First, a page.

In the child’s best interests: should life be sustained when further treatment is futile?

Emma Marland, Barbara Davies*

*Corresponding author for this work

Research output: Contribution to journalComment/debatepeer-review

2 Citations (Scopus)


The aim of this article is to explore the concept of medical futility and the withdrawal of care for children in intensive care units. There have been several recent cases where medical staff have considered that there was no possibility of recovery for a child, yet their clinical judgments were challenged by the parents. The private anguish of these families became public, social media heightened emotions and this was followed by political and religious intrusion. Innovations in medical treatment and technological advances raise issues for all those involved in the care of children and young people especially when decisions need to be made about end of life care. Healthcare professionals have a moral and legal obligation to determine when treatment should cease in cases where it is determined to be futile. The aim should be to work collaboratively with parents but all decisions must be made in the best interests of the child. However, medical staff and parents may have differing opinions about care decisions. In part, this may be as a result of their unique relationships with the child and different understanding of the extent to which the child is in discomfort or can endure pain.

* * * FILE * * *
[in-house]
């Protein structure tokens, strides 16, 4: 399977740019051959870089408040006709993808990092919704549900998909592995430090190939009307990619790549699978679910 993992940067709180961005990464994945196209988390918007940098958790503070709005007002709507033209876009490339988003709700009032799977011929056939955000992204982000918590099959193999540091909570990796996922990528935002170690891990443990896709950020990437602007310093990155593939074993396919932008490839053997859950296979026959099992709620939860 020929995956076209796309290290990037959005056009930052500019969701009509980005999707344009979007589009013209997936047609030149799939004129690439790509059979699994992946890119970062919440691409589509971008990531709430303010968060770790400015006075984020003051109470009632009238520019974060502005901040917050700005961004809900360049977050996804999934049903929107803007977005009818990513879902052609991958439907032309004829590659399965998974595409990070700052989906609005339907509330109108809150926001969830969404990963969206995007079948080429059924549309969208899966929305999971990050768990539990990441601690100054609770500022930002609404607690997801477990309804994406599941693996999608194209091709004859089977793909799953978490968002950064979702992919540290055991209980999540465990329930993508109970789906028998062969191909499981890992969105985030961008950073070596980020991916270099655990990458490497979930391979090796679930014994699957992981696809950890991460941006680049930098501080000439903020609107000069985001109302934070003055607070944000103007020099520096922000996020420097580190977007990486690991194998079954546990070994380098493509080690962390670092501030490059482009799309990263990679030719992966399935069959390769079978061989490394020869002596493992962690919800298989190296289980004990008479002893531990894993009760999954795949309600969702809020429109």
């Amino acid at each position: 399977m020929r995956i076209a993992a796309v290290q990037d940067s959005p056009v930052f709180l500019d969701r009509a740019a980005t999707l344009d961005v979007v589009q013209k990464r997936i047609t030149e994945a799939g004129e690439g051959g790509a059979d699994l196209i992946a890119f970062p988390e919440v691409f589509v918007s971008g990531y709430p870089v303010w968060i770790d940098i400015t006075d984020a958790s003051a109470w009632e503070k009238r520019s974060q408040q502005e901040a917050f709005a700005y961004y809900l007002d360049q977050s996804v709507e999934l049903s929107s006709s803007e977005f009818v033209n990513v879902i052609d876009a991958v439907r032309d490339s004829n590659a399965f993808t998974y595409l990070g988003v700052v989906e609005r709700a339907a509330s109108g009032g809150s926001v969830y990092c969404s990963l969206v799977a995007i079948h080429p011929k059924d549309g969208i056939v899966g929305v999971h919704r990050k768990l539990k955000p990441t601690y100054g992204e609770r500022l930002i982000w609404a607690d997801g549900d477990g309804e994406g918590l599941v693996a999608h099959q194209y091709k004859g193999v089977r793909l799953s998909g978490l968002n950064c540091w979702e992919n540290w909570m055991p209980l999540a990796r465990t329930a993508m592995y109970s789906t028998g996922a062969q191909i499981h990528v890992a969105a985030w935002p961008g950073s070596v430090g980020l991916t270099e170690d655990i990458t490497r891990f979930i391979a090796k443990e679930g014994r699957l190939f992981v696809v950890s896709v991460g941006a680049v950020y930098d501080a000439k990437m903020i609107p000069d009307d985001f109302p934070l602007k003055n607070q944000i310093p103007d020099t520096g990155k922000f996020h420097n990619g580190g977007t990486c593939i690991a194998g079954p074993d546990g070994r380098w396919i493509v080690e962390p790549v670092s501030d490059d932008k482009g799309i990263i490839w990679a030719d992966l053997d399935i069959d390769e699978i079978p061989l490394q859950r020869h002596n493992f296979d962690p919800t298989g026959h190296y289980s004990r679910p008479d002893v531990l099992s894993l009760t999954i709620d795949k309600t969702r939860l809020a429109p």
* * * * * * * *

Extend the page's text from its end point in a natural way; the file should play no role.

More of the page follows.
Original languageEnglish
Pages (from-to)23-27
Number of pages5
JournalNursing children and young people
Issue number6
Early online date22 Oct 2019
Publication statusPublished - 7 Nov 2019


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